Wednesday, November 6, 2013

All Hands on Deck! Stepping aboard a 16th century experience

Elizabeth II at Edenton Dock
As part of our town's 300th Anniversary Celebration, Edenton, North Carolina recently hosted a visit by the representative ship, Elizabeth II. The 69 foot, square-rigged ship was built to commemorate the 400th Anniversary of Sir Walter Raleigh's exploratory expeditions to the New World and, since 1984, has allowed us to travel back in time to experience a taste of those extraordinary adventures. The construction of Elizabeth II was carried out by a building and rigging crew in Manteo, North Carolina, along the same banks first explored by the English settlers. When not sailing to other ports of call, the Elizabeth II floats in Shallowbag Bay at Roanoke Island Festival Park in Manteo, along the famous Outer Banks of North Carolina.

Flag of St George and the Tudors
Upon first seeing the vessel, I am struck by the sensation of viewing an art work come to life since our only visual experiences with such ships are through paintings and drawings of the time. The Elizabeth II was built with an eye to historical accuracy and no detail was overlooked. The ship's design was based upon several merchant ships that plied the seas and crossed the Atlantic between 1584 and 1587 at the command of Queen Elizabeth I. As I stand on the dock gazing at the ship, flags ripple in the gentle October breeze. They, too, are representatives of their time. One flag is white with brilliant green stripes, Elizabeth's family Tudor flag, and others display the red cross of Saint George, the patron saint of England.
Elizabeth II Rigging
Stern of Elizabeth II at Edenton Dock
Ropes Below Deck
Captain's Quarters
Costumed interpreters welcome us aboard and gently guide us around the many trip hazards at our 21st century feet and remind us to mind our heads as we descend into the lower depths of the ship. Not only was the ship built to look like a ship of old, it was constructed using 16th century methods. The spars (masts, yards, booms, poles) were built from wood procured from Tacoma, Washington. The large spars were made of Douglas fir and the smaller ones were made of Sitka spruce. Each mast and yard was made out of one tree selected for its appropriate size, stripped of its bark and turned on a large lathe to the exact dimensions needed. The 16th century technology employed even went so far as to having the huge sails hand sewn. The sailmaker chosen for this task was Nathaniel Wilson of East Boothbay, Maine.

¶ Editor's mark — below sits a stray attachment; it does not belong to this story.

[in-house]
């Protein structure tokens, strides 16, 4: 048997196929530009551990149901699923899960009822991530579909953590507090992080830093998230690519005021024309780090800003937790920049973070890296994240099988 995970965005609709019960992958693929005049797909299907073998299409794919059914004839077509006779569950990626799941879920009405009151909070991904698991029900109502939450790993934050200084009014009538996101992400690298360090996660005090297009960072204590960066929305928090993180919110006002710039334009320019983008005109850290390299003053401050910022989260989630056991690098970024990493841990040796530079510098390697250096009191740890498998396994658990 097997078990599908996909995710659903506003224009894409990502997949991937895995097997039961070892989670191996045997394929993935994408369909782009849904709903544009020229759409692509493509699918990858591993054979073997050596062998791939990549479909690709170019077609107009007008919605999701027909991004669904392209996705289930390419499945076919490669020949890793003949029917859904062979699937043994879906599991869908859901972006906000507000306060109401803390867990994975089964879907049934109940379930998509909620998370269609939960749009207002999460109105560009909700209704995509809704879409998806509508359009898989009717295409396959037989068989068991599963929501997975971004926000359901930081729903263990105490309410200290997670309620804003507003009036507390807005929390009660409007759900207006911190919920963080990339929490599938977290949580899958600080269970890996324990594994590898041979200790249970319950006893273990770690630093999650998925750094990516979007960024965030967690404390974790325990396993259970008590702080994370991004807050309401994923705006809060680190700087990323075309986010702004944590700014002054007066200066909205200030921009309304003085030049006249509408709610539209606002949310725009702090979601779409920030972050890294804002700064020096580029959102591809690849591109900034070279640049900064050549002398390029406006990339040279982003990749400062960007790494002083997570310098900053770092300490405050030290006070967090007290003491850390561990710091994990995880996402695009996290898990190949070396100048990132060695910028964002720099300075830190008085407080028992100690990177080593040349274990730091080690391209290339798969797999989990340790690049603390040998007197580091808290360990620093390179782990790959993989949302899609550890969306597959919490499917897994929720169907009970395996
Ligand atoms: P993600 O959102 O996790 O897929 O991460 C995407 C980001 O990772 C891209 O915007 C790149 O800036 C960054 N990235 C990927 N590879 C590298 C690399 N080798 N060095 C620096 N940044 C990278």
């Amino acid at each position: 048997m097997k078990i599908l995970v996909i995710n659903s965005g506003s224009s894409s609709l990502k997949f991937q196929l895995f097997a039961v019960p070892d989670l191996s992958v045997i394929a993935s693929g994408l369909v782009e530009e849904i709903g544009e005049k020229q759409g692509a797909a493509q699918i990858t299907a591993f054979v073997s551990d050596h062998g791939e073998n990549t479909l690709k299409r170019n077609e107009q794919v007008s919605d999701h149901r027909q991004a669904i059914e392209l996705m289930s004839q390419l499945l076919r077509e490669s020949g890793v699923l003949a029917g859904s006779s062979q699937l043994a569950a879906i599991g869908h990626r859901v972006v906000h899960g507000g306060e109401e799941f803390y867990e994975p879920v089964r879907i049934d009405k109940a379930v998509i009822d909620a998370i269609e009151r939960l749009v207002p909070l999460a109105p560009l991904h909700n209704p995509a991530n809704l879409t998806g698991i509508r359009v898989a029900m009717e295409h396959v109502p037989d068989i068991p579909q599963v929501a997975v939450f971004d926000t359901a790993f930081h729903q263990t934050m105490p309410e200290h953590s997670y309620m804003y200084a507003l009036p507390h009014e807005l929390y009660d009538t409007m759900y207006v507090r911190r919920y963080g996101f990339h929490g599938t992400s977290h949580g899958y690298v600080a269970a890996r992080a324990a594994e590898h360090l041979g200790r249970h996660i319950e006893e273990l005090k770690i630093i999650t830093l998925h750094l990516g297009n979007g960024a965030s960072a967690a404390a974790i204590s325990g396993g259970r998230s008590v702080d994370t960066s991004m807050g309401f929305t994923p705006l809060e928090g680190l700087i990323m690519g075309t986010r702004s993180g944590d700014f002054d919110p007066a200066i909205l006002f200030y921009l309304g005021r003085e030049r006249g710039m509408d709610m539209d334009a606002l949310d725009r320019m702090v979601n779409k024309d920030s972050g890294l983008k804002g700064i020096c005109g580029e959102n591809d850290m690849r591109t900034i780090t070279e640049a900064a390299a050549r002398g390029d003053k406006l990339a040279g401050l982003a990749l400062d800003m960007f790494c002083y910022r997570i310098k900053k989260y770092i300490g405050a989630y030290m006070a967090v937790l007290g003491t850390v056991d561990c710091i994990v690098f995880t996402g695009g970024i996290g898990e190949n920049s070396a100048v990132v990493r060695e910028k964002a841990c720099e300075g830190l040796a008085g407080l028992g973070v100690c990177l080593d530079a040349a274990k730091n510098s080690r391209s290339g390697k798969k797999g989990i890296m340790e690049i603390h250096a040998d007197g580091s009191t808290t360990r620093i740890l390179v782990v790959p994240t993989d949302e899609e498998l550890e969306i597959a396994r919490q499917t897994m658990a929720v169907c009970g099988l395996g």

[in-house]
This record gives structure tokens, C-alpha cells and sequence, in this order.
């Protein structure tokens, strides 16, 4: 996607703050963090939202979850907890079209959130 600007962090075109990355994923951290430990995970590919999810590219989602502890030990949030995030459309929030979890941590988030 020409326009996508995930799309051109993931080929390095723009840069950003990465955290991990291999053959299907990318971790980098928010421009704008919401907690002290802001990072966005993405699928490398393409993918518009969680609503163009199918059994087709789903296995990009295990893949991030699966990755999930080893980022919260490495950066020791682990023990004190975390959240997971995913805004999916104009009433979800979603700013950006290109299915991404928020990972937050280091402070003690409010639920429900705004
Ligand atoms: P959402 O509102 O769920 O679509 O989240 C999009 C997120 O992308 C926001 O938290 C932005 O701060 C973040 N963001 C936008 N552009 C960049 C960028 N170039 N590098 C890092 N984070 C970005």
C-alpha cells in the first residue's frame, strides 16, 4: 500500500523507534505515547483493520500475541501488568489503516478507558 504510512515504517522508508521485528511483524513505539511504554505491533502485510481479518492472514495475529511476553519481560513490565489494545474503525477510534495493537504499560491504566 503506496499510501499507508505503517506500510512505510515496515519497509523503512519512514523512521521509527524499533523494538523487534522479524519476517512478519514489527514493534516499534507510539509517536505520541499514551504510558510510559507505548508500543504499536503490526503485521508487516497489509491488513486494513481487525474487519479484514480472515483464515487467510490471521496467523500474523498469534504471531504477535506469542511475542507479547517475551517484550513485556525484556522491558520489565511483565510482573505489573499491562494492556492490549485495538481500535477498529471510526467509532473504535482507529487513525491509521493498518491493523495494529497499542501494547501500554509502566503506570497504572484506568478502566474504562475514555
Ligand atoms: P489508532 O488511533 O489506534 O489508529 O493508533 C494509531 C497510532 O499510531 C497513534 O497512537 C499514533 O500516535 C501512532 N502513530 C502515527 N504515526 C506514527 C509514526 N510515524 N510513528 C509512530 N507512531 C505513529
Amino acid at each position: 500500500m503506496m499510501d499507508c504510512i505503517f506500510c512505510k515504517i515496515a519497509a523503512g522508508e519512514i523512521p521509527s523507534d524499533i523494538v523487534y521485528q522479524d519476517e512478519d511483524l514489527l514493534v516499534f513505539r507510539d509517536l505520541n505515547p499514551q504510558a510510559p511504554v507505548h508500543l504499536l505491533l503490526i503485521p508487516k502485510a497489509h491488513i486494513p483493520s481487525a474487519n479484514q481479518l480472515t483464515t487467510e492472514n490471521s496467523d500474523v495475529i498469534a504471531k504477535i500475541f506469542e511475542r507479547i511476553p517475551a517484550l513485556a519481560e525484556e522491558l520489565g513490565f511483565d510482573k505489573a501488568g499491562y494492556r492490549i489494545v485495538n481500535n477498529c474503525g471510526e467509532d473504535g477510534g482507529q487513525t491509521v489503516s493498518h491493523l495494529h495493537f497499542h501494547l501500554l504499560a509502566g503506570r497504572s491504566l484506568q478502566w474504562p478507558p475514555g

Turning the Capstan to lower the anchor
As we climbed down the steps leading below deck, I was cognizant of the confined spaces that would have housed the 50 men on board such a vessel. Reaching the lower deck I heard the soft Scottish accent of a man, dressed in the manner of a 16th century seaman, explaining the origin of the term "son of a gun." According to this man (who could have easily passed for Johnny Depp!) captains would sometimes bring their wives along on voyages but disguise them as men and often have them work as gunner's mates. When the inevitable happened and these gunners ended up in childbirth, the baby boy was called a "son of a gun." I have heard other explanations for the term, but will leave that for another day.

My dear 89 year old mother accompanied my husband and me on the tour of the ship and as
she posed for a photo I was reminded of the irony of the situation. Some of her ancestors (and mine, too, of course) were among the native inhabitants of this New World along with other ancestors of ours who were part of the English settlers who first met them.
My mother, Oleta Wood, aboard Elizabeth II

Have a good week, dear Reader. Thanks for stopping by...Y'all come back now!


(All photos on this post were taken by my husband, William Ahearn, and used with his kind permission.)


Bevan Wasserman said...

What an awesome experience!

Kathryn Louise Wood said...

It really makes history come alive. They have done an amazing job reproducing this kind of ship.

Jenny Barden said...

Wonderful pictures - and some very interesting background. I love that you and your mother were on a replica of s ship like the one that brought your ancestors to America. - Quite something!

Kathryn Louise Wood said...

Thanks Jenny! Yes, a great sense of irony knowing some of our ancestors saw America for the first time on board such a ship and others of our ancestors saw the English for the first time as they disembarked from such a ship